Q: How do I mail the systems people?

A: There is only one system person and you can usually reach me at Zube@stat.colostate.edu. I try to respond ASAP. If you do not receive a reply within a day, mail me again. Very rarely, I also check Zzzube@gmail.com. If I seem to be ignoring you completely, please try the latter address.

Q: How should I describe my problem to the system people?

A: In detail. All problem reports should contain the following information:

Here are examples of nearly content-free problem reports:

I can't print.  HELP!!!!
I tried to do X, but it doesn't work.
I tried to do X, but I get an error.
Here is a much better one:
I am unable to print from seicross to the hp4u printer.  I logged in as I 
normally do, started Word and typed a document.  I saved it, and then
tried to print it.  It never came out.  I tried again, and it still
didn't come out.  Other people on other machines could print to hp4u, as
I saw people picking up printouts.  I haven't seen this problem before.

Also note that problems can be fixed only if I know about them. If you discover a problem, please report it.

Give yourself a pat on the back and a gold star if you read the following document, titled How To Ask Questions The Smart Way before reporting your first problem. While the above document is more about asking questions about software in forums and newsgroups, the general principles are useful just about anywhere. It also provides some insight into the techie mindset. It is time well-spent and will pay for itself many times over if you frequently interact with technical people.

Q: Where can I find Zube?

A: Officially, 004, the stat systems office. Unofficially, just about anywhere depending on the crisis. If you want to get my attention, email will almost always get the quickest and most complete response. If you are sending mail from a non-CSU account, adding something like "(CSU Stat question)" to the front of the subject will help insure your message doesn't get lost.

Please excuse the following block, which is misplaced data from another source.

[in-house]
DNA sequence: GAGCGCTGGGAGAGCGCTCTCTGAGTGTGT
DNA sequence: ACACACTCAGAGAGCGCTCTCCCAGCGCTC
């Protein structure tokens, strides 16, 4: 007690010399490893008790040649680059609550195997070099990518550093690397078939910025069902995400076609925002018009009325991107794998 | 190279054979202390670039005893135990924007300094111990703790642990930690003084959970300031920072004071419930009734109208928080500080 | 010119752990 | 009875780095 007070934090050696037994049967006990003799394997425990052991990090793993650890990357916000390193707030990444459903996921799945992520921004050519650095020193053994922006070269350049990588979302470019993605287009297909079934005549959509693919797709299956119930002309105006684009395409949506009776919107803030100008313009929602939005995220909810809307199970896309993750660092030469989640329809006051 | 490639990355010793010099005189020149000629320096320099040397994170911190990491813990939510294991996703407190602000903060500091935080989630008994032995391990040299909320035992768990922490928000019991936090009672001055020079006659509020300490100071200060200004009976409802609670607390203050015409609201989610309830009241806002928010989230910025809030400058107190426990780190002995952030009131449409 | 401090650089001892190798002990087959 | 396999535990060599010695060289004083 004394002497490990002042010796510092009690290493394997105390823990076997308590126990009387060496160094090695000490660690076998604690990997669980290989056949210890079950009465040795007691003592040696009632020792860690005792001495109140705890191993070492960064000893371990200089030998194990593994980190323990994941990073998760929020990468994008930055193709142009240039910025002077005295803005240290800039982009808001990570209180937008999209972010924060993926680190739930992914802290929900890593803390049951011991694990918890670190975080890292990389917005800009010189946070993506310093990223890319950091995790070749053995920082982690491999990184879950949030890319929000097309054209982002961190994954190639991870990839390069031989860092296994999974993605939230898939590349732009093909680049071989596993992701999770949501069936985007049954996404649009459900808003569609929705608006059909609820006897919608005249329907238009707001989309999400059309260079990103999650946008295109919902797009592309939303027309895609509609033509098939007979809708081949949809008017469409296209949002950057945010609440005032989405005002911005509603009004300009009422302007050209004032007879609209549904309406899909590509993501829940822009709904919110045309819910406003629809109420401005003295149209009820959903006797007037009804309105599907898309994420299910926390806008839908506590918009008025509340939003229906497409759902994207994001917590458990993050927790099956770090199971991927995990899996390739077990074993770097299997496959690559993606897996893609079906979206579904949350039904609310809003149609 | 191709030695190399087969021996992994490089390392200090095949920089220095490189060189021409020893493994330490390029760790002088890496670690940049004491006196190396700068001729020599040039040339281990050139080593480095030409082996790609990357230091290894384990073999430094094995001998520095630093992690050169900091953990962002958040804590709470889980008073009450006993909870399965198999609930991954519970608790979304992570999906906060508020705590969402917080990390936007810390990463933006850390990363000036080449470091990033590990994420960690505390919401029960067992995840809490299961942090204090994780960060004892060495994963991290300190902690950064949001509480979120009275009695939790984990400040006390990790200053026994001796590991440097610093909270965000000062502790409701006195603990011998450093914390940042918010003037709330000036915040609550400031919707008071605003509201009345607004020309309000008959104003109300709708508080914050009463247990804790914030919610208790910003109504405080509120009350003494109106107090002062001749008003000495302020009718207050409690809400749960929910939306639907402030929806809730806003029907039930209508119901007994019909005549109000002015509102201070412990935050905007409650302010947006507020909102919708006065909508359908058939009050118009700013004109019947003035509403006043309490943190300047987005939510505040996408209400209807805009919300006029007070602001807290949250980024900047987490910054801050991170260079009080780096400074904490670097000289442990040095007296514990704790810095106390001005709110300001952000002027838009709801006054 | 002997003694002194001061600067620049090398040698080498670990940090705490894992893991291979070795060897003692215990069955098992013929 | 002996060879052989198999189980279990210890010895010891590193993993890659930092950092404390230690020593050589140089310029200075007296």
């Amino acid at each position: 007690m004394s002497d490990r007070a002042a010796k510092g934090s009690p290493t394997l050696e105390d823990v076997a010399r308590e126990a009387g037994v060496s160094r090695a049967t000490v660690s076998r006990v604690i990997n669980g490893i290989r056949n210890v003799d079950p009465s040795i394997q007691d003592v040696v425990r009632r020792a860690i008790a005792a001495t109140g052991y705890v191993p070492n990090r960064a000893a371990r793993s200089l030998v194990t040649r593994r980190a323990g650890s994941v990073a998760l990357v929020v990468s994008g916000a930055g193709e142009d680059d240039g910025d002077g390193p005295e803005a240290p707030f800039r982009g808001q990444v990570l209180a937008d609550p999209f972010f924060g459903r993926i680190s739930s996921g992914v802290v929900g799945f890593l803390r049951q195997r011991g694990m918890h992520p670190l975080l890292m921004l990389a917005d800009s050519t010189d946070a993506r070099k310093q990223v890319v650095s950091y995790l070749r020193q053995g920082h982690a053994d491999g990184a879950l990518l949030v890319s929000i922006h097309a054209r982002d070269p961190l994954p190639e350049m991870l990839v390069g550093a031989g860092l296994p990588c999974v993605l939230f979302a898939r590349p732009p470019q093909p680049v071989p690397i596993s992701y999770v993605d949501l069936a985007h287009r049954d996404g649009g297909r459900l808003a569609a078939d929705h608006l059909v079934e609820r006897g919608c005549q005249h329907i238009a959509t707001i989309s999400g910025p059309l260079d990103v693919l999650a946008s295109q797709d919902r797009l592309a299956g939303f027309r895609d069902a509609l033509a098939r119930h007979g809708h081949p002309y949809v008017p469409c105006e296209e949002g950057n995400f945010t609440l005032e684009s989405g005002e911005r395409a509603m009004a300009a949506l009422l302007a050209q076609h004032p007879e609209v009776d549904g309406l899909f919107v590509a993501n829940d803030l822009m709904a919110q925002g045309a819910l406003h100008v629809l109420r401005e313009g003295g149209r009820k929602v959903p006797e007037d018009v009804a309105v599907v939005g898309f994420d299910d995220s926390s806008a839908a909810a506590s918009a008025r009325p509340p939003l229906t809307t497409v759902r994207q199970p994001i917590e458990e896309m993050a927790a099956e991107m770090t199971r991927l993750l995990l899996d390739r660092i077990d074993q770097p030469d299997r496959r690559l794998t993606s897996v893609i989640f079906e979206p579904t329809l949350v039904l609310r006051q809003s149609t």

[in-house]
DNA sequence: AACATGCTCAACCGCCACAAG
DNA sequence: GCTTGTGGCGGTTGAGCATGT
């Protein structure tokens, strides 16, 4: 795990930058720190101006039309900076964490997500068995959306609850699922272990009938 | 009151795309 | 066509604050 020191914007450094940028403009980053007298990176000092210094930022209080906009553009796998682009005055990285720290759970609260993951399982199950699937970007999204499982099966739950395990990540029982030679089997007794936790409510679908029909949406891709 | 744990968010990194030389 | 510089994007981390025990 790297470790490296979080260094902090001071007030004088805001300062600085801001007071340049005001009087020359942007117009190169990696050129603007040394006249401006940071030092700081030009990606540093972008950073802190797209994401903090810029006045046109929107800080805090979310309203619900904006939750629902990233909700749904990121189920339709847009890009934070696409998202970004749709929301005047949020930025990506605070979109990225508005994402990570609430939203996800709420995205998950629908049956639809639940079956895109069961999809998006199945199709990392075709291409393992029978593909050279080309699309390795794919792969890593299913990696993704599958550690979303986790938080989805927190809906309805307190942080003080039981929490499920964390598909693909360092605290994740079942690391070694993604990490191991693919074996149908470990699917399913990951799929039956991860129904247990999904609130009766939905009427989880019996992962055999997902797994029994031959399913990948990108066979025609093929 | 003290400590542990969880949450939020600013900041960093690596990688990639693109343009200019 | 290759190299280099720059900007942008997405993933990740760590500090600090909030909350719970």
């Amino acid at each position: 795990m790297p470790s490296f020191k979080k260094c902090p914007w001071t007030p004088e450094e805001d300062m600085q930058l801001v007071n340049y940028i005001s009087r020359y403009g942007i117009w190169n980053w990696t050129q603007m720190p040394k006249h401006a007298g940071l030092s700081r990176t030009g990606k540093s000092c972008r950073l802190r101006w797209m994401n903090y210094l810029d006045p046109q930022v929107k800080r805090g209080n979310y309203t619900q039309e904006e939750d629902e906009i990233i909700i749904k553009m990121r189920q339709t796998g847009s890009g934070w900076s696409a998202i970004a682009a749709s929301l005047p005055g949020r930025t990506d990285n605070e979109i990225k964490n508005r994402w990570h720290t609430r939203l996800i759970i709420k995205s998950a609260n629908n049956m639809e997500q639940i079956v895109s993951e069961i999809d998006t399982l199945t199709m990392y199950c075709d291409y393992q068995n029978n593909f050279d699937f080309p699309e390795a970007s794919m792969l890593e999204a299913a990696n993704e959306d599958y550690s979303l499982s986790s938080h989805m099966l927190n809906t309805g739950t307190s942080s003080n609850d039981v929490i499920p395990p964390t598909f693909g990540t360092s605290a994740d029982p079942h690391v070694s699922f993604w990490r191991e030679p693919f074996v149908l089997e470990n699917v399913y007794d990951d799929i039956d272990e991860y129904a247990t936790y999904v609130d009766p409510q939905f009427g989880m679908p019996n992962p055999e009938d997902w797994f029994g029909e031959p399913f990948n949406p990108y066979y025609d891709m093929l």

Q: Why should I email Zube when I have a problem?

A: Email is the Best Method of Communication (tm). Here's why:

Now, to be fair, there are some times when email is not appropriate. Here are some examples:

Also, when/if you do mail me, please make sure the subject line has some relevance to the subject at hand. I've found that people like to ask me questions when they reply to some mass mailing I've sent out. For example, I'll get a message subject of "Re: another virus/worm" but it will be a question about how many licks it takes to get to the Tootsie Roll Center of a Tootsie Pop. Please, either change the subject line if you do reply or mail me directly.

Finally, if you aren't going to wait for an answer before plowing on ahead on your own, don't mail me. If the question isn't important enough to wait for my reply, it isn't worth my time to answer it. [See the next entry.]

Q: Why are you (Zube) such a jerk?

A: This is a fair question. I *am* a jerk, sometimes. But I have mellowed out considerably as I've gotten older.